August 15, 2013
Researchers Observe Captive Apes Diving And Swimming
April Flowers for redOrbit.com - Your Universe Online
The first video-based observation of swimming and diving apes has been provided by two researchers from Wits University and the University of Bern. Instead of the expected dog-paddle stroke used by most land mammals, the apes used a kind of breaststroke. The study, published in the American Journal of Physical Anthropology, suggests the swimming strokes peculiar to humans and apes might be the result of an earlier adaptation to an arboreal life.
This distinction, it turns out, is not absolute. Renato Bender, PhD student in human evolution at Wits University’s School of Anatomical Sciences worked with Nicole Bender, evolutionary physician and epidemiologist at the Institute of Social and Preventive Medicine at the University of Bern, studying a chimpanzee and an orangutan in the US that were raised and cared for by humans. The apes have learned to swim and dive.
“We were extremely surprised when the chimp Cooper dived repeatedly into a swimming pool in Missouri and seemed to feel very comfortable,” said Renato Bender.
The researchers stretched two ropes over the deepest part of the pool to prevent the chimpanzee, Cooper, from drowning. The chimp was immediately curious about the ropes, and within a few minutes, Cooper started diving into the six-foot-deep water to retrieve objects on the bottom of the pool. “It was very surprising behavior for an animal that is thought to be very afraid of water,” said Renato Bender. Cooper began to swim on the surface of the water some weeks later.
Suryia, the orangutan, was filmed in a private zoo in South Carolina. Suryia also possesses this rare ability to dive and swim freely up to almost 40 feet.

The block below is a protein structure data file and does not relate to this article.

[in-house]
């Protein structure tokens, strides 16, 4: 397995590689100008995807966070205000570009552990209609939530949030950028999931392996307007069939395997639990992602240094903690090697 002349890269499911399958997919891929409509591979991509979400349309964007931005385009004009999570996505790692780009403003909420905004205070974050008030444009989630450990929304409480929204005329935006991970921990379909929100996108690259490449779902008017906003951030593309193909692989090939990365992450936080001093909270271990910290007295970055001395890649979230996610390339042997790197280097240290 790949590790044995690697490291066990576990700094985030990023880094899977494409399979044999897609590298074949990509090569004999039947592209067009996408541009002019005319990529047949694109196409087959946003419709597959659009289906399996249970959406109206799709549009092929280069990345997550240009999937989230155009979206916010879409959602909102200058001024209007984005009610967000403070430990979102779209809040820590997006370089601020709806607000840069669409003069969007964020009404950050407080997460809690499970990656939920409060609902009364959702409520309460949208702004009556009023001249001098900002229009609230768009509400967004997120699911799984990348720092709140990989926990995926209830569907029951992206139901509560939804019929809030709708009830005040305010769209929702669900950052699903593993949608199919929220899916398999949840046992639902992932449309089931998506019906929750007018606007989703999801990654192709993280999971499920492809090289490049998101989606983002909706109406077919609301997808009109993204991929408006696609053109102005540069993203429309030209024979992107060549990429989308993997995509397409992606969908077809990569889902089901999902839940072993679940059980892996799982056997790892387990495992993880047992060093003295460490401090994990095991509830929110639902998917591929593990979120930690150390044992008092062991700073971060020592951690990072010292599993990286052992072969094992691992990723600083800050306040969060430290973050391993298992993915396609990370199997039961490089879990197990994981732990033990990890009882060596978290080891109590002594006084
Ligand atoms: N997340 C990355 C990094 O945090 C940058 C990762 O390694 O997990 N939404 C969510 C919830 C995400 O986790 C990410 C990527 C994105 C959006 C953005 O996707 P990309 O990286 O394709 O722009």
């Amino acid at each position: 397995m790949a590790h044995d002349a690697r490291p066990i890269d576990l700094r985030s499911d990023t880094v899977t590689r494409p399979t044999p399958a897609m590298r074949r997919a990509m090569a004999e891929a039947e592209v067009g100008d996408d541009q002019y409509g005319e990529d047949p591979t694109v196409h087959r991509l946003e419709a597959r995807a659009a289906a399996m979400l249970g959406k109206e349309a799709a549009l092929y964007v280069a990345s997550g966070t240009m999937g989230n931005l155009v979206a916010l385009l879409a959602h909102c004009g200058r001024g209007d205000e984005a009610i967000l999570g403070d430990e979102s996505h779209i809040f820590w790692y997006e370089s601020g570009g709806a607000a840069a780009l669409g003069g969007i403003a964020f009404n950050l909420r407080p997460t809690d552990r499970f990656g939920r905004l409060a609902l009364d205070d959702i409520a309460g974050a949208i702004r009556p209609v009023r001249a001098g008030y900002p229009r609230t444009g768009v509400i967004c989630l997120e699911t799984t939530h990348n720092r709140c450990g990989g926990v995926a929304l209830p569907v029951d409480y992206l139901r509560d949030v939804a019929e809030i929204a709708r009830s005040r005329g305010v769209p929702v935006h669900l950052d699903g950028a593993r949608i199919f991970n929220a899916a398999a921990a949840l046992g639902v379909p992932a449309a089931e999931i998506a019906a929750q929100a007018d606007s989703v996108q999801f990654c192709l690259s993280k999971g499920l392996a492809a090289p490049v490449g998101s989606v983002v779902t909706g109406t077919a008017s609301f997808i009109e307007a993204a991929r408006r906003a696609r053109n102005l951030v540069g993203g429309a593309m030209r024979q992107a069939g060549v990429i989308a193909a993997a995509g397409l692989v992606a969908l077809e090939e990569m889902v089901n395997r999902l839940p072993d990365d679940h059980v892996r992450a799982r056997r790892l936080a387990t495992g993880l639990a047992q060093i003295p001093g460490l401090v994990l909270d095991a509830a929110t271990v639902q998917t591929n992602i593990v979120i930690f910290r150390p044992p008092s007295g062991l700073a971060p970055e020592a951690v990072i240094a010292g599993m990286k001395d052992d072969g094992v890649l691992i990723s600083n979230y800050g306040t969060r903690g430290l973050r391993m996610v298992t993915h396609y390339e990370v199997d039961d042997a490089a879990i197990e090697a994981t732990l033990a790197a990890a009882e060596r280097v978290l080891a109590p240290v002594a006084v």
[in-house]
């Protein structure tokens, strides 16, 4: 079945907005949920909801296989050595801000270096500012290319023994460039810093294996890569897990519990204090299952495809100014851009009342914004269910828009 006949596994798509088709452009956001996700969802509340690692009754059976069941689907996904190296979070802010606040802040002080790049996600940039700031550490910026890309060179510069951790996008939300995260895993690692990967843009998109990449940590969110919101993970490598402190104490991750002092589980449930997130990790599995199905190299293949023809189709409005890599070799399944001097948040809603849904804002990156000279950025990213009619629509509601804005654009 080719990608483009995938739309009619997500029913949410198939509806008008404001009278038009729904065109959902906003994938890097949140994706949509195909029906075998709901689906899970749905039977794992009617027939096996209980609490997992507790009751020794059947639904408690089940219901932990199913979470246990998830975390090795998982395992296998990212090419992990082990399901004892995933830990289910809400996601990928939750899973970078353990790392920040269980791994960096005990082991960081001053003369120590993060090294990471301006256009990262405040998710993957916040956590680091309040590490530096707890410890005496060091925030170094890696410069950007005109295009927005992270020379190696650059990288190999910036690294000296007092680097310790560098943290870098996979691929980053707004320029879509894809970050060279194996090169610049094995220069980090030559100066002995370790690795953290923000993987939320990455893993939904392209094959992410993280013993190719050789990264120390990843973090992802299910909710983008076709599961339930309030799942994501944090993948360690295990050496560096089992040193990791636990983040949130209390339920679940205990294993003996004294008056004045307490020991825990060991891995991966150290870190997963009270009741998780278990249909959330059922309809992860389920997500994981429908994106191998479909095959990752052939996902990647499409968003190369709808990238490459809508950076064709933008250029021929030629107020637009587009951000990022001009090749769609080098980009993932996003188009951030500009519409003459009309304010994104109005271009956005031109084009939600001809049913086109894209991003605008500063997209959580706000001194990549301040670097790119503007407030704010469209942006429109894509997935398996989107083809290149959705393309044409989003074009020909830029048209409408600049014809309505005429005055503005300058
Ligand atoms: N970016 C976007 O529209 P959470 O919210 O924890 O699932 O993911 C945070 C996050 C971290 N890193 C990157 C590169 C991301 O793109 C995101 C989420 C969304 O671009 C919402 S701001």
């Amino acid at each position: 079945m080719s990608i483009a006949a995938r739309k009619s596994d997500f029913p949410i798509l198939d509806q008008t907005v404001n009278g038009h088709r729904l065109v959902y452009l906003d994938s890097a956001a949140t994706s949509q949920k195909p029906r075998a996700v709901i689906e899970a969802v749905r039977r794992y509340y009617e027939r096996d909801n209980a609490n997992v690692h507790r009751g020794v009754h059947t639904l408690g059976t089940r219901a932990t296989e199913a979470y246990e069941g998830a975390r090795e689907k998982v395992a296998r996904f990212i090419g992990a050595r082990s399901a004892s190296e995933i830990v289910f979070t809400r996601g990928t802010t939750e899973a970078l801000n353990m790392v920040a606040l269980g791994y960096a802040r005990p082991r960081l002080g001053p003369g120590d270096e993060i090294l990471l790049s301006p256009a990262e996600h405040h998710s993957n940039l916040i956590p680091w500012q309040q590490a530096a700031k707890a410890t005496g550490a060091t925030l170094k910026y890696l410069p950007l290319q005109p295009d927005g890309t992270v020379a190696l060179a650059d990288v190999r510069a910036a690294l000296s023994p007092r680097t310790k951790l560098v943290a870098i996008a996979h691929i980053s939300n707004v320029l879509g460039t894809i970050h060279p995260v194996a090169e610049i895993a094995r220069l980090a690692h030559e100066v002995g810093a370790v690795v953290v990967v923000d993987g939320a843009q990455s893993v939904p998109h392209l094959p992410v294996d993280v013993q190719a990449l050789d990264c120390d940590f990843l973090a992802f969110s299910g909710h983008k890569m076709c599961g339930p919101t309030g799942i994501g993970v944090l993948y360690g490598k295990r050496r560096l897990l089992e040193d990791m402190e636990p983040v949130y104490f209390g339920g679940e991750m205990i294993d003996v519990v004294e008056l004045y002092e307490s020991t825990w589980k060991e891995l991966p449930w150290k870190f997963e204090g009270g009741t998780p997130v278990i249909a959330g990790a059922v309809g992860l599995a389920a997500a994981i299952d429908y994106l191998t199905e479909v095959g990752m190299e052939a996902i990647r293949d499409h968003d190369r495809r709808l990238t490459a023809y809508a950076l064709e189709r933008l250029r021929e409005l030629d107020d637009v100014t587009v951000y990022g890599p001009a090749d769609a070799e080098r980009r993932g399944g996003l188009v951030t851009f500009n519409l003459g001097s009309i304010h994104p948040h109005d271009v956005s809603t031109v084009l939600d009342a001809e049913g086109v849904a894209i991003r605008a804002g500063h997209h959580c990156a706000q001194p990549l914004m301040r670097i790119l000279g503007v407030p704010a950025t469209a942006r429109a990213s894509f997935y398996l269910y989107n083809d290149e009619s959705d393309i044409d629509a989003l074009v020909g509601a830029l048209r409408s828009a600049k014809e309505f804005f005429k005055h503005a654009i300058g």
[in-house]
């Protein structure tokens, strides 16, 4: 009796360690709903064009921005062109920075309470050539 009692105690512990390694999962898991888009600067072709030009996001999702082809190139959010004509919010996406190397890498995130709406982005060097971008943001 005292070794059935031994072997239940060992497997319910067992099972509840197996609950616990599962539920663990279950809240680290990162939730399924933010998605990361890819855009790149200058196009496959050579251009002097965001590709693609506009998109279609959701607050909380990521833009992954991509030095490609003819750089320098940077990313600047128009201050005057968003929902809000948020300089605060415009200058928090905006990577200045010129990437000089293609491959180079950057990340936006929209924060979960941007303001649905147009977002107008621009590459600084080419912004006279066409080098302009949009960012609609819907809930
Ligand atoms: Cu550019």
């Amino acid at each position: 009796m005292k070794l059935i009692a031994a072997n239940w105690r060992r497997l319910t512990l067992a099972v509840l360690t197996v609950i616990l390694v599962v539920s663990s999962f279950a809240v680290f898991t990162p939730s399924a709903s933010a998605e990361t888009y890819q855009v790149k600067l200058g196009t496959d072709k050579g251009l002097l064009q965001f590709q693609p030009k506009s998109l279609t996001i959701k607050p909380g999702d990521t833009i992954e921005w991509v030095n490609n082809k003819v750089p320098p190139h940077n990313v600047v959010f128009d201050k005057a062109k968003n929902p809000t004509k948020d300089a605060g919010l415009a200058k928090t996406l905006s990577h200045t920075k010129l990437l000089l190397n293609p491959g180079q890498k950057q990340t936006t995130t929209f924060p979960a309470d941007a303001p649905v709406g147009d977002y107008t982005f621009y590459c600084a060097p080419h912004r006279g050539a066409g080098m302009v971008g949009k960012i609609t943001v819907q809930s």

Cooper and Suryia both used a leg movement similar to the human breaststroke “frog kick.” They do display differences, however. Suryia moves the hind legs alternatively, while Cooper moves them synchronous. This swimming style might be due to an ancient adaptation to an arboreal life, the study suggests.
Most mammals swim using the so-called dog-paddle, which is instinctive. In contrast, humans and apes must learn to swim. With less opportunity to move on the ground, the tree-dwelling ancestors of apes developed alternative strategies to cross small rivers. They waded in an upright position or used natural bridges – losing the instinct to swim. Humans are closely related to the apes and have also lost their instinct for swimming. Unlike apes, however, humans are attracted to water and can learn to dive and swim.
“The behavior of the great apes in water has been largely neglected in anthropology. That's one of the reasons why swimming in apes was never before scientifically described, although these animals have otherwise been studied very thoroughly. We did find other well-documented cases of swimming and diving apes, but Cooper and Suryia are the only ones we were able to film. We still do not know when the ancestors of humans began to swim and dive regularly,” said Nicole Bender.
“This issue is becoming more and more the focus of research. There is still much to explore,” said Renato Bender.